TDB suffers Rs 1.6-cr loss due to UTI

Kochi: The Travancore Devaswom Board (TDB) is reported to have suffered a loss of Rs 1,60,82,797 by investing Rs 7 crore in the Unit Trust of India (UTI) for three years from 20 July 1998. The decision of the previous board to invest in UTI is said to be highly irregular.

According to an inspection note submitted by the TDB assistant secretary-general, the board resolved to invest Rs 5 crore in the US 64 scheme and Rs 2 crore in Monthly Income Plan (MIP 98 III) on 16 July 1998. The income from the Rs 2 crore invested in MIP 98 was 13.5 per cent annual interest.

The face value of a unit purchased under US 64 was Rs 10 per unit. The board bought 35,71,428.571 units at Rs 14 per unit. The premium per unit was Rs 4. The board later sold 11,23,600 units for Rs 13.35 per unit on 13 August 1999.

The 11,23,600 units purchased for Rs 1,57,30,400 at the rate of Rs 14 per unit was sold for Rs 1,50,00,060 at the rate of Rs 13.35 per unit. The board, thus, incurred a loss of Rs 7,30,340. The board withdrew Rs 5 crore on 19 July 1998 after closing the fixed deposit for purchasing the units. TDB had been getting 12 per cent interest for the fixed deposit.

Had TDB retained the fixed deposit, the interest accrued would have amounted to Rs 1,56,02,457. The investment in UTI did not yield any returns and also had to suffer heavy loss, the note says.

Moreover, there is no mechanism to realise the value of the 24,47,828.571 units retained by the board. The loss in this score itself amounts to Rs 3,42,69,600. The note specifically states that it was not practically viable for institutions such as TDB to invest in units and shares as their net asset value (NAV) keeps on fluctuating frequently. The only income from the investment being the increase in the purchase value of the unit in the share market, such investments will always be a gambling, the note says.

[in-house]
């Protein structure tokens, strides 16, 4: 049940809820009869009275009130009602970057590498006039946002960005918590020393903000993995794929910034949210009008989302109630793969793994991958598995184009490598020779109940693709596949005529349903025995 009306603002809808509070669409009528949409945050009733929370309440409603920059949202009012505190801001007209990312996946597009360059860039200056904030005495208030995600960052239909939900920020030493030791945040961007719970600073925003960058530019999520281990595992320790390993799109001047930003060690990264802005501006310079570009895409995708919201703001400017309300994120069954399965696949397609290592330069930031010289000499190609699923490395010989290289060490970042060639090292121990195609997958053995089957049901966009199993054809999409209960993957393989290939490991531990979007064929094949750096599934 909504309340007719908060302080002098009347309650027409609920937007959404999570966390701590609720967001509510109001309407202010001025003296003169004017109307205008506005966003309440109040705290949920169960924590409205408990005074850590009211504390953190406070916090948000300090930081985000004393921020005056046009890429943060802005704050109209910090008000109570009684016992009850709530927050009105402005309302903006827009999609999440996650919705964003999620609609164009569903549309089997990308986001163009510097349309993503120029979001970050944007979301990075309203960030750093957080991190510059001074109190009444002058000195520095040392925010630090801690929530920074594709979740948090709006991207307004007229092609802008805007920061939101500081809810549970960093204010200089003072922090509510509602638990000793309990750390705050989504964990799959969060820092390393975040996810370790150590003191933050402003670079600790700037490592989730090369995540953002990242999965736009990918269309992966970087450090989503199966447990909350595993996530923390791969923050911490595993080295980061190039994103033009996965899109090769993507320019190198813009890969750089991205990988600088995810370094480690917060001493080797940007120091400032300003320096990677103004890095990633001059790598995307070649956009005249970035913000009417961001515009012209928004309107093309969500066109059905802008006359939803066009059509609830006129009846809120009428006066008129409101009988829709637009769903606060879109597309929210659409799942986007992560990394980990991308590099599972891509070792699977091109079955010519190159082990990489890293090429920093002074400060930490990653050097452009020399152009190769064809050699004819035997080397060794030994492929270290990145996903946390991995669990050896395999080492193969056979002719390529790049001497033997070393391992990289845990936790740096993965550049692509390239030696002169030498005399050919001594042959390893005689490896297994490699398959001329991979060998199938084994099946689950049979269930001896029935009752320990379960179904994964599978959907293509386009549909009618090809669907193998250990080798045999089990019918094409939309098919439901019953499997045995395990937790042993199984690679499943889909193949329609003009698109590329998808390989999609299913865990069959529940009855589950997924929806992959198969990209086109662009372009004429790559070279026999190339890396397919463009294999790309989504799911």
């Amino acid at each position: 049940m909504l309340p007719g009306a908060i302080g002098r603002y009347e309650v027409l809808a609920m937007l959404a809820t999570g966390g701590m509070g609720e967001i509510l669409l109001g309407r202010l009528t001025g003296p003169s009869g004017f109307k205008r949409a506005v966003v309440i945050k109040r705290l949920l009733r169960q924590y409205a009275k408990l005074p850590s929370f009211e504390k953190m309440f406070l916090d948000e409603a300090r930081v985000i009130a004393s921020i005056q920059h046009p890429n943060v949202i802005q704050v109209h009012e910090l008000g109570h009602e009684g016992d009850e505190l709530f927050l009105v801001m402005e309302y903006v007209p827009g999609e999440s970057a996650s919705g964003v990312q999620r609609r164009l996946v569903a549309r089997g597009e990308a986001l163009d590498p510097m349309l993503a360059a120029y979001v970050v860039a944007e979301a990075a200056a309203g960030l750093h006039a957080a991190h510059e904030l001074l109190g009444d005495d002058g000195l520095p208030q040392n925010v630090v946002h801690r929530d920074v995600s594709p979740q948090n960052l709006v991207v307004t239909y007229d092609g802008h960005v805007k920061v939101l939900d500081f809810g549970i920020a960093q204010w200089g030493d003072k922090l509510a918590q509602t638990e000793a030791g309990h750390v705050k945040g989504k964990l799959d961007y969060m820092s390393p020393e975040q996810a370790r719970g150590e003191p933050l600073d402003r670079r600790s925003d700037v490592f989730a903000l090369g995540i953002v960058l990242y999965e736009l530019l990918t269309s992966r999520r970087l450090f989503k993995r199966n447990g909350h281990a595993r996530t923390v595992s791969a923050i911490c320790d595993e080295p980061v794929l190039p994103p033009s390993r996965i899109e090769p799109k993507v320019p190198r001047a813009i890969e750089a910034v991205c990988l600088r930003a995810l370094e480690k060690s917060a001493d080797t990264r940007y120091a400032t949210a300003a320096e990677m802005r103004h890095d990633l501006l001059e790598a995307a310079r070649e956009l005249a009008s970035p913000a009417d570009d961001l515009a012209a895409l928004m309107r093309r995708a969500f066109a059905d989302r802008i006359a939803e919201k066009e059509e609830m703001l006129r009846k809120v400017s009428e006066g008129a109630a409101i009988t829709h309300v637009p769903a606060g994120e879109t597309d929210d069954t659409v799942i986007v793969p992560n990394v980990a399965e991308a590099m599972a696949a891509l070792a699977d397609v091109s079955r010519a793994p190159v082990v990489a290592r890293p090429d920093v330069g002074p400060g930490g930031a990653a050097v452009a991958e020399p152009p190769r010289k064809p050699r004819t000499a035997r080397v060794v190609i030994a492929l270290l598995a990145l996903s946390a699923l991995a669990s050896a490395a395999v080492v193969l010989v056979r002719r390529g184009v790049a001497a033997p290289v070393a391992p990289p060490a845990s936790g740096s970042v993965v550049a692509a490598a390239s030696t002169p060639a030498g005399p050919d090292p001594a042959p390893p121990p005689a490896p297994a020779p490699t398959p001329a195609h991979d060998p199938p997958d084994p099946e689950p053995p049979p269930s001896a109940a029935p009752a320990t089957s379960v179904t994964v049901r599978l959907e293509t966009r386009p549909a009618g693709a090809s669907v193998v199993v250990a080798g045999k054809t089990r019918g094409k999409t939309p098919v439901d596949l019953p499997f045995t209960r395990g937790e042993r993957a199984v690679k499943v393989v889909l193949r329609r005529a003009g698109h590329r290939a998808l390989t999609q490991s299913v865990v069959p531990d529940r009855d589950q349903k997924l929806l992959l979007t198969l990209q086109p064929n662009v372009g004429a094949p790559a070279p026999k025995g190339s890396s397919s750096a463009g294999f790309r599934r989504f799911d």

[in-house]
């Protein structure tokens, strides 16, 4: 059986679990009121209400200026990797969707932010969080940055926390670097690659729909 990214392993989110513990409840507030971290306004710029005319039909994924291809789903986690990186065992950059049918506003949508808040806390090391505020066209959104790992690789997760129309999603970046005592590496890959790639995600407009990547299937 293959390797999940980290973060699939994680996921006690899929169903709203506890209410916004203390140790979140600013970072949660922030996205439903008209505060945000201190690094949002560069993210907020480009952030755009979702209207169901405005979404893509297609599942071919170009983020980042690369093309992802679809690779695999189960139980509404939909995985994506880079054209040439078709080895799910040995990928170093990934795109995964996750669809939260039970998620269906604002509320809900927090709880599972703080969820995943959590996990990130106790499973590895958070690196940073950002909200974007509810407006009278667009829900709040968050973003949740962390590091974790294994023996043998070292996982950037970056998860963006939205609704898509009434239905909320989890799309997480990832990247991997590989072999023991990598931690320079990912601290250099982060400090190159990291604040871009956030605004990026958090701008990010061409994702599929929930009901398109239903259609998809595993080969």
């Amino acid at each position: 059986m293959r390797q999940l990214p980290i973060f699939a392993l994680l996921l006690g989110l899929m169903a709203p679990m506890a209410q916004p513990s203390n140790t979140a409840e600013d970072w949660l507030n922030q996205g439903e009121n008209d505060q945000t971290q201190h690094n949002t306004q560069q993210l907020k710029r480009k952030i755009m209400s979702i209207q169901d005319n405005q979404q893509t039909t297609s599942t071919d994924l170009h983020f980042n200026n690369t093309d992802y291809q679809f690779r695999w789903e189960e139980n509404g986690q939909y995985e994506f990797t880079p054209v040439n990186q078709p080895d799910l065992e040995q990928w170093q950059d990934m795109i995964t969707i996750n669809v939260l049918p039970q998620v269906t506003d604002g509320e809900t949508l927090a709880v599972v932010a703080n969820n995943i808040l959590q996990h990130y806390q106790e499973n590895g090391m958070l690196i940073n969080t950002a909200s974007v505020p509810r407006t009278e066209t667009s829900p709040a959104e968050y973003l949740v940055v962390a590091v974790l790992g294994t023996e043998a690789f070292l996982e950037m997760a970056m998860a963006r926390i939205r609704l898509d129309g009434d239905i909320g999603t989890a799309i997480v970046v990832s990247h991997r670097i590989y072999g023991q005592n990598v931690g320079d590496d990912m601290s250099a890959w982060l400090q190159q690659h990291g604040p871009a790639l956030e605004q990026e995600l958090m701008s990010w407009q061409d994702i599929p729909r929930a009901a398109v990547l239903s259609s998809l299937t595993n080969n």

The face value of the unit under the "US 64" scheme purchased for Rs. 14 has come down to Rs. 10. The board would derive any benefit only if the share value goes up in the market. Without a mechanism to monitor the fluctuations in the share market, it would be impossible to make profit from the investment and the board does not have such a mechanism at present, the note says.

"The provocation for the investment of such a huge amount in the units leads to suspicion, and some foul play might have occurred," the note says. UTI is on the verge of collapse and even the Centre is finding it tough to save the company from that catastrophe. TDB was reported to have acted on the recommendations of the then finance and accounts officer.

The recommendation to invest in units was "highly irregular, unwanted and uncalled for," the note says. Since the day-to-day functions are being closely watched by the Kerala  High Court, the assistant secretary has recommended TDB to bring the matter to the court's notice.

If the present board fails to bring up the issue before the high court, there is every possibility to attract adverse remarks for hiding such an irregular financial deal, the note says.